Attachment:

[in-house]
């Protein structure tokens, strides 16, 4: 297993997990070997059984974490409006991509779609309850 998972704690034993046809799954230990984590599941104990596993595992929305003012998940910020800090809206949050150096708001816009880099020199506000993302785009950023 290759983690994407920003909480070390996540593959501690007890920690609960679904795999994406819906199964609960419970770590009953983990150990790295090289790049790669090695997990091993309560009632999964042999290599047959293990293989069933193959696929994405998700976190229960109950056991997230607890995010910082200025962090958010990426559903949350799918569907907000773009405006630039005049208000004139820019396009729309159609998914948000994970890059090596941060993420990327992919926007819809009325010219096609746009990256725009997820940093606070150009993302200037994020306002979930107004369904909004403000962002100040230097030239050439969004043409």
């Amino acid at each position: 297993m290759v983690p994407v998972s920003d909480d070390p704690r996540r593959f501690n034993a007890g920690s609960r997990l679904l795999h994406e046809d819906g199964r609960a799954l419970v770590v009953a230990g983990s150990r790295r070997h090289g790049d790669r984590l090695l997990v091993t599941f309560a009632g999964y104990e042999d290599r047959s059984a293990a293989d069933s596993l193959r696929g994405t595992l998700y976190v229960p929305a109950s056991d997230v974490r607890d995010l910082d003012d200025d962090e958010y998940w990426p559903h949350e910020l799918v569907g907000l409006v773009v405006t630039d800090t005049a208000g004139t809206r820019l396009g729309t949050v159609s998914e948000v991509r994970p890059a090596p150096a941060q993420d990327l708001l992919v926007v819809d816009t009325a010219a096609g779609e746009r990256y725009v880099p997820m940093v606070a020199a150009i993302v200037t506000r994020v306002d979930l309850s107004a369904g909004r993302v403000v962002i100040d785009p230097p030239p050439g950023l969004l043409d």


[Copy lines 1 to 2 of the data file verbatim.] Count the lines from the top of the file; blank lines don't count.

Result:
[in-house]
């Protein structure tokens, strides 16, 4: 297993997990070997059984974490409006991509779609309850 998972704690034993046809799954230990984590599941104990596993595992929305003012998940910020800090809206949050150096708001816009880099020199506000993302785009950023 290759983690994407920003909480070390996540593959501690007890920690609960679904795999994406819906199964609960419970770590009953983990150990790295090289790049790669090695997990091993309560009632999964042999290599047959293990293989069933193959696929994405998700976190229960109950056991997230607890995010910082200025962090958010990426559903949350799918569907907000773009405006630039005049208000004139820019396009729309159609998914948000994970890059090596941060993420990327992919926007819809009325010219096609746009990256725009997820940093606070150009993302200037994020306002979930107004369904909004403000962002100040230097030239050439969004043409």